'Don't Wear a Hijab if You Want to Study Here'

After a year-long court battle, 19-year-old Fakeha has returned to her college in Bhiwandi run by the Janseva Mandal Trust, but says there is still no end to harassment.

Mumbai: It took a 16-month legal battle, the loss of an academic year and several bouts of anxiety before Fakeha, a 19- year old medical student, could return to her college once again.

Sai Homeopathic Medical College and Nityanand Hospital – a private institution in Bhiwandi, north of Mumbai where Fakeha had enrolled herself to the five-year Bachelors of Homeopathic Medicine and Surgery (BHMS) programme in November 2016 – had denied her entry into its premises within three days of the commencement of the course. The reason: she wore a hijab to college.

Even after this effort and a court order, the college has not come to terms with the garment and she says she is facing hostility from the management.

The college management had cited “uniformity in clothing” as a reason to disallow her from entering the college premises with the hijab, but Fakeha feels it is deeply entrenched Islamophobia that has prevented the management from acting reasonable. Last week, Fakeha finally won her more than a year-long legal battle after the Bombay high court decided in her favour and directed the college to let her attend lectures with her hijab on.

In her writ petition, Fakeha had asked the court to allow her to practice her religious belief without any restrictions. The division bench of the Bombay high court comprising Justice R.M. Savant and Justice Sarang Kotwal has also directed the college to allow Fakeha to attend classes in the repeaters batch, meant for those enrolled in the 2016-17 academic year, and complete her education.

When Fakeha returned to her classes on March 19, she had her hijab on.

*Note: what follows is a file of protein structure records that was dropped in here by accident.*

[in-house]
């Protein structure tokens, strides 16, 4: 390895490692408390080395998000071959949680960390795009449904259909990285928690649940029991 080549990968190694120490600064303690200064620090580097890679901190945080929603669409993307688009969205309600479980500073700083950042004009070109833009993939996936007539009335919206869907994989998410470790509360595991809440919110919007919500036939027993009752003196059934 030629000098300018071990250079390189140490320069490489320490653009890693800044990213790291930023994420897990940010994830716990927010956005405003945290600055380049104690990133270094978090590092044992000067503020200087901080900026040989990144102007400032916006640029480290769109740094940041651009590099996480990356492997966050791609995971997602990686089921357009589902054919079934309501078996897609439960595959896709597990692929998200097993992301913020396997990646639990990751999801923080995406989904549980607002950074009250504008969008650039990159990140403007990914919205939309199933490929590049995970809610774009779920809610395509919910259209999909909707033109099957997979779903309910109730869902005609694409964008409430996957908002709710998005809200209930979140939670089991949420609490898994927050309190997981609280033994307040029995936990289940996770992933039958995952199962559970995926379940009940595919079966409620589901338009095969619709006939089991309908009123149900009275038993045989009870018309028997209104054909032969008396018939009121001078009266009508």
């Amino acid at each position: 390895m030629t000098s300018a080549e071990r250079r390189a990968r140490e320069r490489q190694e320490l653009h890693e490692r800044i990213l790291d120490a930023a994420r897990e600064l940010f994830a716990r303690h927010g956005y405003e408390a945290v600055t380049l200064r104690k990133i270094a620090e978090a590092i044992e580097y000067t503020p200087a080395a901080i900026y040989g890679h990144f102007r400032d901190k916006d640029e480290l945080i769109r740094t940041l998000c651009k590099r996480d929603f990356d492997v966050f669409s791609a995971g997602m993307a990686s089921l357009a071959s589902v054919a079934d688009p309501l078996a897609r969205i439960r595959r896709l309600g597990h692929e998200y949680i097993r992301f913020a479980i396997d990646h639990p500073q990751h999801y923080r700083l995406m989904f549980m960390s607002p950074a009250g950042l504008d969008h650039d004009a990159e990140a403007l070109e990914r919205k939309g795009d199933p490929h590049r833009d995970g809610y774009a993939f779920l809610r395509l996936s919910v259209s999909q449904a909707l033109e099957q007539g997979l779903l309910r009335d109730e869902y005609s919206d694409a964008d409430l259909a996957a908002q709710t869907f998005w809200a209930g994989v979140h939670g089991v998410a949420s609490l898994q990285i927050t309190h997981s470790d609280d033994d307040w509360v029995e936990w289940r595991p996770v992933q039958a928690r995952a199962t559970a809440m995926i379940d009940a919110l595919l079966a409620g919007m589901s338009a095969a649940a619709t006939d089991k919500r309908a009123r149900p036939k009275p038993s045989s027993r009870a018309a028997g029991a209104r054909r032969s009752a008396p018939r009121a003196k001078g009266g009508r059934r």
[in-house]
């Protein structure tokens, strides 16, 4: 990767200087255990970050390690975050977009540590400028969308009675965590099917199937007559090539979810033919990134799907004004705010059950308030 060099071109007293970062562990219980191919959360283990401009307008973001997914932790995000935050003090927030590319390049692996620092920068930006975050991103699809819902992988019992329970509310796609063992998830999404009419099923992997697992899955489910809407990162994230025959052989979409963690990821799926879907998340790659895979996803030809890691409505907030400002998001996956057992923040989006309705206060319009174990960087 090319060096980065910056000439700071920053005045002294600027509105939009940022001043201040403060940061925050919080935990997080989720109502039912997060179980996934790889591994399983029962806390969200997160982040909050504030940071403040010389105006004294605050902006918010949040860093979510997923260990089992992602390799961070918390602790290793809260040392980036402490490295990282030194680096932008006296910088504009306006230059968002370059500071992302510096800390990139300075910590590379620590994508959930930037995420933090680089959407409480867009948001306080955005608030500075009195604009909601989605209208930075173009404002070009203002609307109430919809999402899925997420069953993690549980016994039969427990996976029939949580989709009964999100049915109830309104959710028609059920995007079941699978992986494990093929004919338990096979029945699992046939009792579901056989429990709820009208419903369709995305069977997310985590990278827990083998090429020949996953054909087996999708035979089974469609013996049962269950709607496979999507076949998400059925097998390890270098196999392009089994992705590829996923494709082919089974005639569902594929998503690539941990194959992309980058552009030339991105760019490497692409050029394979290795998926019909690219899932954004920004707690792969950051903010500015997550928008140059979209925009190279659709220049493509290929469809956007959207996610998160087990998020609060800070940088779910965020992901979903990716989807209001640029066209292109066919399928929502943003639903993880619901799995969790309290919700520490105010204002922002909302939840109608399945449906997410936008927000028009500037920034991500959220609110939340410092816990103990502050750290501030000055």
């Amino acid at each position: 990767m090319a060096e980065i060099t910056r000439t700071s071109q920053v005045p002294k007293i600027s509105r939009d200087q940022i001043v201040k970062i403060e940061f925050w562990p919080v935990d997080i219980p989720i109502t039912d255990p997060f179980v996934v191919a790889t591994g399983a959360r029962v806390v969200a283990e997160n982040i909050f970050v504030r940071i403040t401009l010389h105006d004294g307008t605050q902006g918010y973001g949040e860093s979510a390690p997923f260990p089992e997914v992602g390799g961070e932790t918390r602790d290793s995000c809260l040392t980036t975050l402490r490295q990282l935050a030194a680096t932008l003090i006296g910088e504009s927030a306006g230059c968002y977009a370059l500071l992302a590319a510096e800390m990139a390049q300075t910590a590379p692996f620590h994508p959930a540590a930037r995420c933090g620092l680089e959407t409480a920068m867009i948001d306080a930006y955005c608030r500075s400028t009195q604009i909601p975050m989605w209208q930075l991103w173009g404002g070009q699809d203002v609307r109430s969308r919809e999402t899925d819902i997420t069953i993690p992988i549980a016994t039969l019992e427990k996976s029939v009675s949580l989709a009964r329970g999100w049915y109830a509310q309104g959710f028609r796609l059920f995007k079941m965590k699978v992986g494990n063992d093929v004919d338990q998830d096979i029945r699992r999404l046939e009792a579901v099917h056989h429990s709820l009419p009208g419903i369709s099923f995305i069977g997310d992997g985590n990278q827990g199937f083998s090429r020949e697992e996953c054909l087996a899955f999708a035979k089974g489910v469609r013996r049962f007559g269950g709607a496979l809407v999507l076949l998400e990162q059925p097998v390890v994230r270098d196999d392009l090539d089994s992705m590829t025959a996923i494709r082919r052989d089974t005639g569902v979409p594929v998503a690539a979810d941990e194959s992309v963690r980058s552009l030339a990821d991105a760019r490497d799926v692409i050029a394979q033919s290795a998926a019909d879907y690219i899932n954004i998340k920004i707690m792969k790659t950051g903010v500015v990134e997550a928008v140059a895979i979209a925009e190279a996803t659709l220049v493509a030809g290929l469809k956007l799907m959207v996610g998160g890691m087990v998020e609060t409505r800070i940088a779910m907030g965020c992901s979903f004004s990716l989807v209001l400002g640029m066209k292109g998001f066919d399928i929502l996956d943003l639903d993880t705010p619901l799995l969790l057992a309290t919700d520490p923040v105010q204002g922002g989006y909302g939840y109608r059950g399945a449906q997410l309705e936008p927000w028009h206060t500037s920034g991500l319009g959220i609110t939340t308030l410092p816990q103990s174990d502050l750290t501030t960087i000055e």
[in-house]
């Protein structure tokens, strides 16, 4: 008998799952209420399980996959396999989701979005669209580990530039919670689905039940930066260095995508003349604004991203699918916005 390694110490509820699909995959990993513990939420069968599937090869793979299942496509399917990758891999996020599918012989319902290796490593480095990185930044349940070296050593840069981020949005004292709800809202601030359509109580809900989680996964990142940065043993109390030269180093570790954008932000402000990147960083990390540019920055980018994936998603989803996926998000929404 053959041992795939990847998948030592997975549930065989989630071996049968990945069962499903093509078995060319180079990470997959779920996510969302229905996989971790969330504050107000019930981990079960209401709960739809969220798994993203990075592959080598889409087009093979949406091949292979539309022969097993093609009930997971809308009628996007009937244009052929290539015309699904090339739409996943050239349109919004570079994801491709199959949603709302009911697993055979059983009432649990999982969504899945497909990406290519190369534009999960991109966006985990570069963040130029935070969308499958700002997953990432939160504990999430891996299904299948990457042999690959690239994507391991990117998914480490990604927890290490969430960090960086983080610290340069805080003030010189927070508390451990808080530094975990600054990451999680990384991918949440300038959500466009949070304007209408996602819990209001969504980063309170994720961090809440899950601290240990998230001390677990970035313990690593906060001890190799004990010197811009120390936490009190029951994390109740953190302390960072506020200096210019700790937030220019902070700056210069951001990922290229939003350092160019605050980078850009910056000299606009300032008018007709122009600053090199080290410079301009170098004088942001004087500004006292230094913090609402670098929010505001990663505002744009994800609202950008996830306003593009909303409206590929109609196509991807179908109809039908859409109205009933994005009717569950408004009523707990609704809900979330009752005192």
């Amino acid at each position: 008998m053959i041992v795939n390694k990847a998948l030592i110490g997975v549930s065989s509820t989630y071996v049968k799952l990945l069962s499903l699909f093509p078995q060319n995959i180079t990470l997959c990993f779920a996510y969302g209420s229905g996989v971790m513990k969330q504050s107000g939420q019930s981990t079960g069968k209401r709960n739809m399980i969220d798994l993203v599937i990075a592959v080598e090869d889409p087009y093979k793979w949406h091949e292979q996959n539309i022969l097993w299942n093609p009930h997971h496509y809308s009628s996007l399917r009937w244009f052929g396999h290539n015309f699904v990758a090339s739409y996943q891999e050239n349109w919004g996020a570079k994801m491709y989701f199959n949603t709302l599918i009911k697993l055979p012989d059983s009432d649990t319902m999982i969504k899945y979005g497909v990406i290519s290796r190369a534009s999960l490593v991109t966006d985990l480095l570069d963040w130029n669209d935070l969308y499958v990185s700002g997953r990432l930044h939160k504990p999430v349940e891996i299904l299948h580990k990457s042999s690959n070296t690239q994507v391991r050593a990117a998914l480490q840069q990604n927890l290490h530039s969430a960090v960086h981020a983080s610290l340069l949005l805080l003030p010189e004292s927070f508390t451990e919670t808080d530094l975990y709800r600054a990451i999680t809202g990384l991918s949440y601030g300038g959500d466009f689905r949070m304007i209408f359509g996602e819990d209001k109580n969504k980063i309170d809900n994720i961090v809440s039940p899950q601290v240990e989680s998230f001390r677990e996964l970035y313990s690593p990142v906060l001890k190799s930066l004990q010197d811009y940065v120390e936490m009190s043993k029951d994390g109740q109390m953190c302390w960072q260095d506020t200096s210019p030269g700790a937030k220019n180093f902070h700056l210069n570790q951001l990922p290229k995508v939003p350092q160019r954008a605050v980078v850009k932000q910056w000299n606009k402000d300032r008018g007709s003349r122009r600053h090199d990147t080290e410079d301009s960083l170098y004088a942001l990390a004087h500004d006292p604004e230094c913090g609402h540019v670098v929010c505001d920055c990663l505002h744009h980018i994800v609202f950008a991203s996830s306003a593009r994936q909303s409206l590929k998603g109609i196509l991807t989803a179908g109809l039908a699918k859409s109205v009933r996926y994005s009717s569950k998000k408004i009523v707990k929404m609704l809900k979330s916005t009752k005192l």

In November 2016, when Fakeha, a resident of Bandra got herself enrolled in the college 50 kilometres away in Bhiwandi, her only concern was the distance. She had to spend six hours travelling but there was no option because this college was allotted to her through the common entrance test process conducted in the state.

But on reaching college at the start of the academic year, she was in for shock. On the first day, she recalls, the trustees told her that she would have to give up wearing the hijab if she wanted to study here. Fakeha says she was stunned by the college’s response. “I have lived all my life in a liberal space. Wearing a hijab was really never a matter of discussion. My religion is my private affair and no one has ever bothered me before this,” Fakeha told The Wire over the phone.  

Initially, she thought that in a day or two the college administration would stop bothering her. But the pressure only persisted. “The next day, about six-seven of us were rounded up and asked to get rid of the robe. They said only an apron could be worn as a uniform and that the hijab was not allowed. Most girls felt scared and obeyed, but two of us stuck to our grounds,” Fakeha says. But while Fakeha chose to fight back, the other student chose to drop out.

Sai Homeopathic Medical College and Nityanand Hospital. Credit: Homeo Times

For Fakeha, this was more an issue of her identity and her objection was primarily over the control that the institute wanted to exercise over her choice of clothing. “It is not that the college had a dress code. As long as we wore an apron, it should have been fine. But the college wanted to dictate their rules to Muslim students who form 40% of the student body. And that was not acceptable to me,” she adds.